Food Share redundant?

Letters to the Editor (The Guardian)
Send to a friend

Send this article to a friend.

The people involved with this Food Share organization seem to be doing a good thing. But isn't this just a redundant service provided by churches around the city? That is taking from those who may throw out there leftovers and giving it to others who are running short of food. Many of us are aware of mid-morning drop-ins at the Salvation Army that offers an assortment of food with coffee and tea, to those in need.

All other churches around the city have people dropping by for a food handout. Also churches across the Island do Christmas baskets for the needy in their respective communities. Then there is the Upper Room Soup Kitchen, the Charlottetown Food Bank, as well as other food banks across the Island, supplying food to as many as can show up.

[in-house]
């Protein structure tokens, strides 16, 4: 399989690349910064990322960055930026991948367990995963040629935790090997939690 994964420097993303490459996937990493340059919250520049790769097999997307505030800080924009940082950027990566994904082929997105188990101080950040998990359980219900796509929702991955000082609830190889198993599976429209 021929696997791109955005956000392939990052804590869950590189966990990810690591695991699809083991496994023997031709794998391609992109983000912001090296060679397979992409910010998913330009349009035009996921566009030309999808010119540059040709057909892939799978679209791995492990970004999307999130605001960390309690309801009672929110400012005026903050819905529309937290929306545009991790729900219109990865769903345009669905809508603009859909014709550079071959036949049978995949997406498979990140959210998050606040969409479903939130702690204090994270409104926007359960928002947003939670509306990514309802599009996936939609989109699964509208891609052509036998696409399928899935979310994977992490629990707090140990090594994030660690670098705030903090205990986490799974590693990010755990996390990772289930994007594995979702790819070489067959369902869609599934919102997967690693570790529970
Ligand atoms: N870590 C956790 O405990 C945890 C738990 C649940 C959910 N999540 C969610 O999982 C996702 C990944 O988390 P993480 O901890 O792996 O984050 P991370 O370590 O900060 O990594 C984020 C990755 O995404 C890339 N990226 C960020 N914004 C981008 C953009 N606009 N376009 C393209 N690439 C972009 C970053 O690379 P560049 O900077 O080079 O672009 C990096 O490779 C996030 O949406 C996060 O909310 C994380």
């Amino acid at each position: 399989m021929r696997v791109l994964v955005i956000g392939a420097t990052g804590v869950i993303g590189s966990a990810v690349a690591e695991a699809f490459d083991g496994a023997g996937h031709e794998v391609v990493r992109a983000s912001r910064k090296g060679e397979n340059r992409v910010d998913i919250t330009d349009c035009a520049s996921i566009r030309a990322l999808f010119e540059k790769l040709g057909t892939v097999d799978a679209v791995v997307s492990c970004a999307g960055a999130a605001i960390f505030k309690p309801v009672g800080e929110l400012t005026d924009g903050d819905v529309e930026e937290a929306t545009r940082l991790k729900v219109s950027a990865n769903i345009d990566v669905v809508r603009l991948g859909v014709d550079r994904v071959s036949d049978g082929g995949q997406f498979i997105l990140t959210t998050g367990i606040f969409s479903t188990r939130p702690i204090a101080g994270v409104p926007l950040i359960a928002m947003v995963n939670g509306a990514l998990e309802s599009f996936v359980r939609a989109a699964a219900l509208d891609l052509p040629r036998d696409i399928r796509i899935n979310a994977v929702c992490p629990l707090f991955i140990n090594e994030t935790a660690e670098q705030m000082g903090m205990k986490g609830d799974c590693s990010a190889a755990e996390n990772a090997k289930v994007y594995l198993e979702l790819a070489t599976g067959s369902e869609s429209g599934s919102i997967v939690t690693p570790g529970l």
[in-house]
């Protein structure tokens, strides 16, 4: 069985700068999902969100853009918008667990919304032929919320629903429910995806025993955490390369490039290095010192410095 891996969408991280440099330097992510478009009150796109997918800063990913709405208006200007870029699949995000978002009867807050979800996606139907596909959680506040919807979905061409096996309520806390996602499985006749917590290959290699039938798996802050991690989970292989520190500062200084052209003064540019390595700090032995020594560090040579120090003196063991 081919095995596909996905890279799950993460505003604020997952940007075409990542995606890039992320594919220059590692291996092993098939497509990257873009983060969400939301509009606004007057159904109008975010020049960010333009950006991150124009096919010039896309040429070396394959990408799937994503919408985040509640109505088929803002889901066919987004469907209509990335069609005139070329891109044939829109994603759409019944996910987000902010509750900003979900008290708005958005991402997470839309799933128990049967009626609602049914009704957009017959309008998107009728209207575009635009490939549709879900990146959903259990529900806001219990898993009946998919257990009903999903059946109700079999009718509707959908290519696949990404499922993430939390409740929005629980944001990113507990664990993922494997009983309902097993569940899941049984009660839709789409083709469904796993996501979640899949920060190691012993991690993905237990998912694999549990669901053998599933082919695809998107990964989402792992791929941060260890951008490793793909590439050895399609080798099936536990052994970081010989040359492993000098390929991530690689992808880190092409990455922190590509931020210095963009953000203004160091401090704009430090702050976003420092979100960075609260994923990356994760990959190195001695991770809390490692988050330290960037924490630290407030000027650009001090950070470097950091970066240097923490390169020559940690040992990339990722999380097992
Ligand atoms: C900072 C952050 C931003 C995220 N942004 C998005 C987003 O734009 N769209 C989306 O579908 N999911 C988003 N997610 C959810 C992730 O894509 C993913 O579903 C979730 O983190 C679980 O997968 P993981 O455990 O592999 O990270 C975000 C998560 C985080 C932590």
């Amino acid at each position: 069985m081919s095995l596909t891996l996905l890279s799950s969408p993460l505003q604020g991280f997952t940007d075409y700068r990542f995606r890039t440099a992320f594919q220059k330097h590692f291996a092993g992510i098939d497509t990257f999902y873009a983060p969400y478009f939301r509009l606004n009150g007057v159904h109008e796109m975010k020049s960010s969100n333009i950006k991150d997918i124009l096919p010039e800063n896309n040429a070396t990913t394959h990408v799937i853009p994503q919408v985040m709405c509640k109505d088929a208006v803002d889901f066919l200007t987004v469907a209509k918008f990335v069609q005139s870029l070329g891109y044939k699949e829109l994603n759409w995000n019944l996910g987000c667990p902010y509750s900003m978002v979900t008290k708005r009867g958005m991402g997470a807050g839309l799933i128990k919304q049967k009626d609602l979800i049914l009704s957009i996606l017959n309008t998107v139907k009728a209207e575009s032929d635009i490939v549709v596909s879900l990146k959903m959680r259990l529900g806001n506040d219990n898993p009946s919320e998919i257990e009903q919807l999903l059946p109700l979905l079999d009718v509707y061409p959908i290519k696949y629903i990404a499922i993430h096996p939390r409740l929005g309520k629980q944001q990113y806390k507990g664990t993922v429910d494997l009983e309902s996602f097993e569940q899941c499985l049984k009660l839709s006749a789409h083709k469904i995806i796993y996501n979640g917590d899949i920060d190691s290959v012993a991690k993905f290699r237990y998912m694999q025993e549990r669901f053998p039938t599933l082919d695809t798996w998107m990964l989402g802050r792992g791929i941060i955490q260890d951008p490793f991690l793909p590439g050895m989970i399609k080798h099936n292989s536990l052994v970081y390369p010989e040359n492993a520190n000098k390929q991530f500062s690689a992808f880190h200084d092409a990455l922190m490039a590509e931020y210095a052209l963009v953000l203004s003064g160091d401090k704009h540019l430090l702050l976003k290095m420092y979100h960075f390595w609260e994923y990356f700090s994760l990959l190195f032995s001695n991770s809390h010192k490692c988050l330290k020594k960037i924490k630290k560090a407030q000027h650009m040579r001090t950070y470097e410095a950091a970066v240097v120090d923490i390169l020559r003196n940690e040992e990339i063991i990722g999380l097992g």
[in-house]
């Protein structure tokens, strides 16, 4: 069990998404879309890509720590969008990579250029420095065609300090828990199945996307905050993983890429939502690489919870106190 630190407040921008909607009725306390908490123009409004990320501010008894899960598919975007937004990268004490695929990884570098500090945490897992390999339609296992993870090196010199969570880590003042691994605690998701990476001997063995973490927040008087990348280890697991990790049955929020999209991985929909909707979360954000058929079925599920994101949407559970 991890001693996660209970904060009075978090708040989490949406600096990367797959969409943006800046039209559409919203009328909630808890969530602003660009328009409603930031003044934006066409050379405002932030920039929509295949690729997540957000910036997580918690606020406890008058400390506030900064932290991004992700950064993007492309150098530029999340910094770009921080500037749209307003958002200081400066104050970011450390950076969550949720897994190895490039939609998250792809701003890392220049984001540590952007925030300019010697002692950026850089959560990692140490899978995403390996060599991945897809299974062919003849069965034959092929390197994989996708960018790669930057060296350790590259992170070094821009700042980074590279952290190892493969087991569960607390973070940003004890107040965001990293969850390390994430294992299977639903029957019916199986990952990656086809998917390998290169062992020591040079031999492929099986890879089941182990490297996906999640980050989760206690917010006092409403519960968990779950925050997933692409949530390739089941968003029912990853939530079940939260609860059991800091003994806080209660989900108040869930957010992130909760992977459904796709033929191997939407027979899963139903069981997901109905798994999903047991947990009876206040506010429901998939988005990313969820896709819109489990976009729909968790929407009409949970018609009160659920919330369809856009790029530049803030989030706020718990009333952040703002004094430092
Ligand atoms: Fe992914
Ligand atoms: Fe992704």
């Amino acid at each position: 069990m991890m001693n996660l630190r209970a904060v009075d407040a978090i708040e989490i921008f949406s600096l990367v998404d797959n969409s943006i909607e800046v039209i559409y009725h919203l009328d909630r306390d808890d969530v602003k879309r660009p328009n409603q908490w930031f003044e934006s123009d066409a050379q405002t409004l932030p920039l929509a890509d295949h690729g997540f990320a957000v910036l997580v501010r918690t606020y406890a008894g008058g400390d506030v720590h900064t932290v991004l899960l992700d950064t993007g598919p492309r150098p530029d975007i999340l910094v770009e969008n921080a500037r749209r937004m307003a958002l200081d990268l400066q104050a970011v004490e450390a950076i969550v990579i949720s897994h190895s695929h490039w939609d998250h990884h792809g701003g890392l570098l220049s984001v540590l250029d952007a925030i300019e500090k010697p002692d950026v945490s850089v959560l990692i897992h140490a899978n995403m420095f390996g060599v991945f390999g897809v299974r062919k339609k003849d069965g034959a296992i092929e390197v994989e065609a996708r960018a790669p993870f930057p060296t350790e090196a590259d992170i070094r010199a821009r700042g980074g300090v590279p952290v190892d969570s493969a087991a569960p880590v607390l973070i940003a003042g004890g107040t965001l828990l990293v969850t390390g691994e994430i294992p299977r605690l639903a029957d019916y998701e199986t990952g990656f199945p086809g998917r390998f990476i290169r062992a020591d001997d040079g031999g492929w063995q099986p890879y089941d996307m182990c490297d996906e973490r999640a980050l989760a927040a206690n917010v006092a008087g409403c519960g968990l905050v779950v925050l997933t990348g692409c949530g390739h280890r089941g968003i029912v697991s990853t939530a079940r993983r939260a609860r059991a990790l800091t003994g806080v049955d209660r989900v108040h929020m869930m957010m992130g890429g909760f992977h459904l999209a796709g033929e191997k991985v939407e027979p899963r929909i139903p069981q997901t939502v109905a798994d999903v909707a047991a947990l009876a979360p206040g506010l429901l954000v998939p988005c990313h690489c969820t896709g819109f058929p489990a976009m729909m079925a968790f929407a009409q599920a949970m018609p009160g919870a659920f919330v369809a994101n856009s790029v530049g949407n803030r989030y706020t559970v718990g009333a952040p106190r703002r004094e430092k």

How many more of these food handouts do we need, before the people we elected into power see that we have a severe cycle of poverty in this province that needs to be addressed by the political leaders?

What about taking half-eaten food from house to house? My understanding is that food banks/soup kitchens will not take any donations that have been opened. So why this, now? Yes, there may be some left over loaves of bread or pastries in homes … but carting a half-eaten lasagna from house to house? No matter how good the intentions, I'm not sure how Health P.E.I. food inspectors will feel about this act of goodwill. I would not be above taking food if in need. But if others had their share first … hmmm, sorry, not for me. You're thinking if I were hungry enough, yes, I would take it. Being a senior on pensions, I can be grateful that I'm not there (yet).

Kathy Birt,

Mount Stewart

Organizations: Food Share organization, Salvation Army, Charlottetown Food Bank

Geographic location: Iceland, Mount Stewart

  • 1
  • 2
  • 3
  • 4
  • 5

Thanks for voting!

Top of page